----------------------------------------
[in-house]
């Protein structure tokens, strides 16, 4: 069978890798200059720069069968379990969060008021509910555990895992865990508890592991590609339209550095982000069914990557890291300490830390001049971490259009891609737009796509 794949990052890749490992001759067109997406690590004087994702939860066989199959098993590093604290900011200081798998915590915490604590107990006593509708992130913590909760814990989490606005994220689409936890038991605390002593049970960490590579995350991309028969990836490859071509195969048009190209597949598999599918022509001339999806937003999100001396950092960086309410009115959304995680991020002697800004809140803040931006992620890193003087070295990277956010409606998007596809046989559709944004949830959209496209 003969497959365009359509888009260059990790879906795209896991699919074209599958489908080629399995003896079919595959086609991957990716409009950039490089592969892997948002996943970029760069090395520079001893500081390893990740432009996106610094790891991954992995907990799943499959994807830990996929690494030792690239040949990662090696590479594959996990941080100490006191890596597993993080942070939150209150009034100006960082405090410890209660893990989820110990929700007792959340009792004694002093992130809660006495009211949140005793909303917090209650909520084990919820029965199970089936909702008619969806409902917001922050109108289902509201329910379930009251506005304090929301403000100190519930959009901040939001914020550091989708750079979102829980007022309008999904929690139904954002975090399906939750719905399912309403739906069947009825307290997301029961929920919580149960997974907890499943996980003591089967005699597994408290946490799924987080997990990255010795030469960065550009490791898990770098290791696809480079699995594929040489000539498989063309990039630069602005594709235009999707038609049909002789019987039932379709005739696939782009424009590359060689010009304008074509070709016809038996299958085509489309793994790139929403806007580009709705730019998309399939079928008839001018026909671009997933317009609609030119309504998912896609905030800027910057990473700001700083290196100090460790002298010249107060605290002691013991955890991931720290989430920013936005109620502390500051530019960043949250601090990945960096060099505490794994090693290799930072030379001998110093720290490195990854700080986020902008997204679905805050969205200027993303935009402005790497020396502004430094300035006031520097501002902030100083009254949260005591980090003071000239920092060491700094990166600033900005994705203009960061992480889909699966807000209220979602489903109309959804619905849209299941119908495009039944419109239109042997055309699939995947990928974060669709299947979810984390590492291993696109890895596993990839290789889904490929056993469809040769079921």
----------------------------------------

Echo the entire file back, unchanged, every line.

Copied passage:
[in-house]
């Protein structure tokens, strides 16, 4: 069978890798200059720069069968379990969060008021509910555990895992865990508890592991590609339209550095982000069914990557890291300490830390001049971490259009891609737009796509 794949990052890749490992001759067109997406690590004087994702939860066989199959098993590093604290900011200081798998915590915490604590107990006593509708992130913590909760814990989490606005994220689409936890038991605390002593049970960490590579995350991309028969990836490859071509195969048009190209597949598999599918022509001339999806937003999100001396950092960086309410009115959304995680991020002697800004809140803040931006992620890193003087070295990277956010409606998007596809046989559709944004949830959209496209 003969497959365009359509888009260059990790879906795209896991699919074209599958489908080629399995003896079919595959086609991957990716409009950039490089592969892997948002996943970029760069090395520079001893500081390893990740432009996106610094790891991954992995907990799943499959994807830990996929690494030792690239040949990662090696590479594959996990941080100490006191890596597993993080942070939150209150009034100006960082405090410890209660893990989820110990929700007792959340009792004694002093992130809660006495009211949140005793909303917090209650909520084990919820029965199970089936909702008619969806409902917001922050109108289902509201329910379930009251506005304090929301403000100190519930959009901040939001914020550091989708750079979102829980007022309008999904929690139904954002975090399906939750719905399912309403739906069947009825307290997301029961929920919580149960997974907890499943996980003591089967005699597994408290946490799924987080997990990255010795030469960065550009490791898990770098290791696809480079699995594929040489000539498989063309990039630069602005594709235009999707038609049909002789019987039932379709005739696939782009424009590359060689010009304008074509070709016809038996299958085509489309793994790139929403806007580009709705730019998309399939079928008839001018026909671009997933317009609609030119309504998912896609905030800027910057990473700001700083290196100090460790002298010249107060605290002691013991955890991931720290989430920013936005109620502390500051530019960043949250601090990945960096060099505490794994090693290799930072030379001998110093720290490195990854700080986020902008997204679905805050969205200027993303935009402005790497020396502004430094300035006031520097501002902030100083009254949260005591980090003071000239920092060491700094990166600033900005994705203009960061992480889909699966807000209220979602489903109309959804619905849209299941119908495009039944419109239109042997055309699939995947990928974060669709299947979810984390590492291993696109890895596993990839290789889904490929056993469809040769079921």